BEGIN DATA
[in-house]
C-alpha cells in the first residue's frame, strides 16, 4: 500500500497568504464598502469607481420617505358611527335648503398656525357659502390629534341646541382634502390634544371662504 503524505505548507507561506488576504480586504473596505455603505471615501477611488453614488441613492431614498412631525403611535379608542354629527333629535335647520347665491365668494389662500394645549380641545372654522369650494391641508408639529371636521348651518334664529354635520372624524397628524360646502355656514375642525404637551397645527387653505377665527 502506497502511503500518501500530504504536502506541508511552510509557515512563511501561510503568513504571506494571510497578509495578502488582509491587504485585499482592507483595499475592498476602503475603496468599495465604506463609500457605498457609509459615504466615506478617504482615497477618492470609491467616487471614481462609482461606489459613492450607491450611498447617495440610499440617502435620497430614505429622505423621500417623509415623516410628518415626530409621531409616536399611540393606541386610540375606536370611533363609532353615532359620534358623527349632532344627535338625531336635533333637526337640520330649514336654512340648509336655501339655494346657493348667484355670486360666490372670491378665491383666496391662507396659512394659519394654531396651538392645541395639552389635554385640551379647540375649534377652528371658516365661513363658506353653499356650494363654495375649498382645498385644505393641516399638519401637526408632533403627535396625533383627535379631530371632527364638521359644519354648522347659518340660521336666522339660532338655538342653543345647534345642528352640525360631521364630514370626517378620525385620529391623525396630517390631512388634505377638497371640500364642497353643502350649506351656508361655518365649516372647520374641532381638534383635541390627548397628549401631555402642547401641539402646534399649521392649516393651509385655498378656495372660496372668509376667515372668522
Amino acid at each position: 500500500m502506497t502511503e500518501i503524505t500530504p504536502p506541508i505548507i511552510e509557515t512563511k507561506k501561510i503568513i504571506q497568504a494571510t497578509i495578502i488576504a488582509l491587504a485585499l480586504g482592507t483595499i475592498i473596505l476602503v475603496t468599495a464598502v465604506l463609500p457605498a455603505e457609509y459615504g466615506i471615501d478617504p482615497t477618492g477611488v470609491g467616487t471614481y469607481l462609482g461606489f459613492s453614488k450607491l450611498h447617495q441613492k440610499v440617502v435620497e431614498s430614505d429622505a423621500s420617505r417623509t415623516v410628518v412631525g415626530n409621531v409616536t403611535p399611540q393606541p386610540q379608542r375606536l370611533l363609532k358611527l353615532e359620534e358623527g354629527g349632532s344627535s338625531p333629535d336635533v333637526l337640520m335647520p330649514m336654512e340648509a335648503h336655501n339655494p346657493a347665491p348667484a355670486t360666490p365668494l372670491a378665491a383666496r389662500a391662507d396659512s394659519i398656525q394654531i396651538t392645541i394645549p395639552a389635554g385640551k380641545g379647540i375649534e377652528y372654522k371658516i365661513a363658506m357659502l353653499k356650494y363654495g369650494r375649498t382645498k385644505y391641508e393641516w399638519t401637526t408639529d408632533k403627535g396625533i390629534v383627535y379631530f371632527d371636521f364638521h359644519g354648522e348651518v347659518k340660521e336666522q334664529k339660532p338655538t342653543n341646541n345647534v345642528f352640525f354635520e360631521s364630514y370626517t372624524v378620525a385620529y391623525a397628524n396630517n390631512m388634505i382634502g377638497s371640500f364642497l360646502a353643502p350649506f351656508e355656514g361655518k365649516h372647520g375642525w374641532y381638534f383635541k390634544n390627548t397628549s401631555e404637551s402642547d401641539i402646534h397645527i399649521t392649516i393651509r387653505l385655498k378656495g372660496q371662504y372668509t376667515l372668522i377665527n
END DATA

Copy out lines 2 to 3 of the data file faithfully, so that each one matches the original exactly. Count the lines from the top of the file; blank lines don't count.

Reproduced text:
C-alpha cells in the first residue's frame, strides 16, 4: 500500500497568504464598502469607481420617505358611527335648503398656525357659502390629534341646541382634502390634544371662504 503524505505548507507561506488576504480586504473596505455603505471615501477611488453614488441613492431614498412631525403611535379608542354629527333629535335647520347665491365668494389662500394645549380641545372654522369650494391641508408639529371636521348651518334664529354635520372624524397628524360646502355656514375642525404637551397645527387653505377665527 502506497502511503500518501500530504504536502506541508511552510509557515512563511501561510503568513504571506494571510497578509495578502488582509491587504485585499482592507483595499475592498476602503475603496468599495465604506463609500457605498457609509459615504466615506478617504482615497477618492470609491467616487471614481462609482461606489459613492450607491450611498447617495440610499440617502435620497430614505429622505423621500417623509415623516410628518415626530409621531409616536399611540393606541386610540375606536370611533363609532353615532359620534358623527349632532344627535338625531336635533333637526337640520330649514336654512340648509336655501339655494346657493348667484355670486360666490372670491378665491383666496391662507396659512394659519394654531396651538392645541395639552389635554385640551379647540375649534377652528371658516365661513363658506353653499356650494363654495375649498382645498385644505393641516399638519401637526408632533403627535396625533383627535379631530371632527364638521359644519354648522347659518340660521336666522339660532338655538342653543345647534345642528352640525360631521364630514370626517378620525385620529391623525396630517390631512388634505377638497371640500364642497353643502350649506351656508361655518365649516372647520374641532381638534383635541390627548397628549401631555402642547401641539402646534399649521392649516393651509385655498378656495372660496372668509376667515372668522
Amino acid at each position: 500500500m502506497t502511503e500518501i503524505t500530504p504536502p506541508i505548507i511552510e509557515t512563511k507561506k501561510i503568513i504571506q497568504a494571510t497578509i495578502i488576504a488582509l491587504a485585499l480586504g482592507t483595499i475592498i473596505l476602503v475603496t468599495a464598502v465604506l463609500p457605498a455603505e457609509y459615504g466615506i471615501d478617504p482615497t477618492g477611488v470609491g467616487t471614481y469607481l462609482g461606489f459613492s453614488k450607491l450611498h447617495q441613492k440610499v440617502v435620497e431614498s430614505d429622505a423621500s420617505r417623509t415623516v410628518v412631525g415626530n409621531v409616536t403611535p399611540q393606541p386610540q379608542r375606536l370611533l363609532k358611527l353615532e359620534e358623527g354629527g349632532s344627535s338625531p333629535d336635533v333637526l337640520m335647520p330649514m336654512e340648509a335648503h336655501n339655494p346657493a347665491p348667484a355670486t360666490p365668494l372670491a378665491a383666496r389662500a391662507d396659512s394659519i398656525q394654531i396651538t392645541i394645549p395639552a389635554g385640551k380641545g379647540i375649534e377652528y372654522k371658516i365661513a363658506m357659502l353653499k356650494y363654495g369650494r375649498t382645498k385644505y391641508e393641516w399638519t401637526t408639529d408632533k403627535g396625533i390629534v383627535y379631530f371632527d371636521f364638521h359644519g354648522e348651518v347659518k340660521e336666522q334664529k339660532p338655538t342653543n341646541n345647534v345642528f352640525f354635520e360631521s364630514y370626517t372624524v378620525a385620529y391623525a397628524n396630517n390631512m388634505i382634502g377638497s371640500f364642497l360646502a353643502p350649506f351656508e355656514g361655518k365649516h372647520g375642525w374641532y381638534f383635541k390634544n390627548t397628549s401631555e404637551s402642547d401641539i402646534h397645527i399649521t392649516i393651509r387653505l385655498k378656495g372660496q371662504y372668509t376667515l372668522i377665527n